Over the past year we've had the pleasure of seeing a lot of Capture users join the Capture Design & Visualisation user group on Facebook, sharing their Capture experiences, knowledge, problems and wishes. It's great to see new tricks and working methods shared, especially those that we would never have thought of ourselves, and it's very rewarding to see features we have invested our souls in being put to good use. As you might imagine we pay close attention to the discussions in this group (and many other industry groups too for that matter). It provides us with important information that we can feed into our product planning, so let me cease this opportunity to touch this aspect of our work as I can imagine if you haven't worked near software development it might all seem a bit mystical!
To begin with we keep all feature and improvement ideas in an issue tracking system which we often refer to as our todo or wish-list. This may be slightly misleading as it's not a list as much as a bag of ideas, classified, tagged and prioritised in a much broader sense. The method we apply to navigate this vast soup of possibilities consists of three tracks; the housekeeping, popular demand and strategic choice tracks.
The housekeeping track is straight forward but also the least rewarding. It involves things like making the leap to 64-bit, replacing QuickTime-based video playback and encoding with newer technologies or switching from the Carbon to Cocoa framework on Mac. Tasks such as these are necessary in order for the software to continue working well on our supported platforms and be able to access new technologies, but rarely adds any new immediate value on its own.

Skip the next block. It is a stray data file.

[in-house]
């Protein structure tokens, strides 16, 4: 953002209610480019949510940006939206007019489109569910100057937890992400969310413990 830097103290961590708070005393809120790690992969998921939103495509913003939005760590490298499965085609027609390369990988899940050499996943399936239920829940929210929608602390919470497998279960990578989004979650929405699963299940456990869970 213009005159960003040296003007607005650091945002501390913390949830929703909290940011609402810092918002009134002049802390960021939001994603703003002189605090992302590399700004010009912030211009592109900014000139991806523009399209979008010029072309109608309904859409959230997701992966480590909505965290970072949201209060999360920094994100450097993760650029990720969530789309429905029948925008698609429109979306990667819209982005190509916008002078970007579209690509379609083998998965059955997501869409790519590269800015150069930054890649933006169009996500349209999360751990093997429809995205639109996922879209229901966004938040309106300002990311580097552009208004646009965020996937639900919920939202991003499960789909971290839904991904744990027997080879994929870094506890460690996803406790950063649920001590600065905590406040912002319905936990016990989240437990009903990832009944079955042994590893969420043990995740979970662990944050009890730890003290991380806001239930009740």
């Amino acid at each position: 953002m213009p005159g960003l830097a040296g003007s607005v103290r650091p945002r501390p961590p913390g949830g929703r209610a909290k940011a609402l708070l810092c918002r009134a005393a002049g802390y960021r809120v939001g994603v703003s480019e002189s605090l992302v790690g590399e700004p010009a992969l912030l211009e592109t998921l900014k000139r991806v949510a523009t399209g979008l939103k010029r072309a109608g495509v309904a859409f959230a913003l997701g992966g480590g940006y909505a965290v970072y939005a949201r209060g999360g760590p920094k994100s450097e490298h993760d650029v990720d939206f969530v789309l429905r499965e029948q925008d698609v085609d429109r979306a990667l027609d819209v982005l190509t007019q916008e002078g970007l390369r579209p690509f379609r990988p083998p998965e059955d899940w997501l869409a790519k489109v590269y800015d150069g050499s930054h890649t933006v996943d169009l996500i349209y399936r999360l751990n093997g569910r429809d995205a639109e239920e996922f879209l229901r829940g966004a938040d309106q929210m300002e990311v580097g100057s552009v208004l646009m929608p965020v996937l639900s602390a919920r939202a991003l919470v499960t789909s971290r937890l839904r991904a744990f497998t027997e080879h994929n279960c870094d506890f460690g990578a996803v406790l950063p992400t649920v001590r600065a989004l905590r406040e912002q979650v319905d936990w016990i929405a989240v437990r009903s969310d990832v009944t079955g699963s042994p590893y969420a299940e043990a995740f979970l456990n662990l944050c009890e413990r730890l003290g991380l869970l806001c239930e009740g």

Adding features based on user demand is fun and relieving - it's nice to know beforehand that a feature will be appreciated and you might be able to say "yes, that's been fixed now!". The way we tend to attack it is through micro-themes, key areas of improvement, based on where there are many high-priority issues. Once a micro-theme has been identified, we will process both high and low priority issues within that theme in order to ensure that the user experience is good and all features harmonize.
Finally we have the strategic track where we try to look into the future of the industry and ensure we are in sync with or even ahead of it. This often entails adding features that may seem odd at first but later point become key Capture feature, such as Capture's unique presentations or support for both macOS and Windows. Sometimes it's more subtle, as laying technological foundations that open powerful possibilities in future versions.
Naturally there are more issues at hand here that affect priority decisions and they may vary between releases. For instance there are often inter-dependencies present which means some features behave more like pasta than meatballs and some features are dependent on new library data being not only supported but gathered for a large amount of fixtures.
So as you can see our every-day work isn't exactly like ticking features off a list and nearly never about reasoning about the importance of a particular feature vs another. In fact it bears more resemblance to a card game - you need to be aware of all the cards in the deck, but at any given moment you can only play the cards actually in your hand!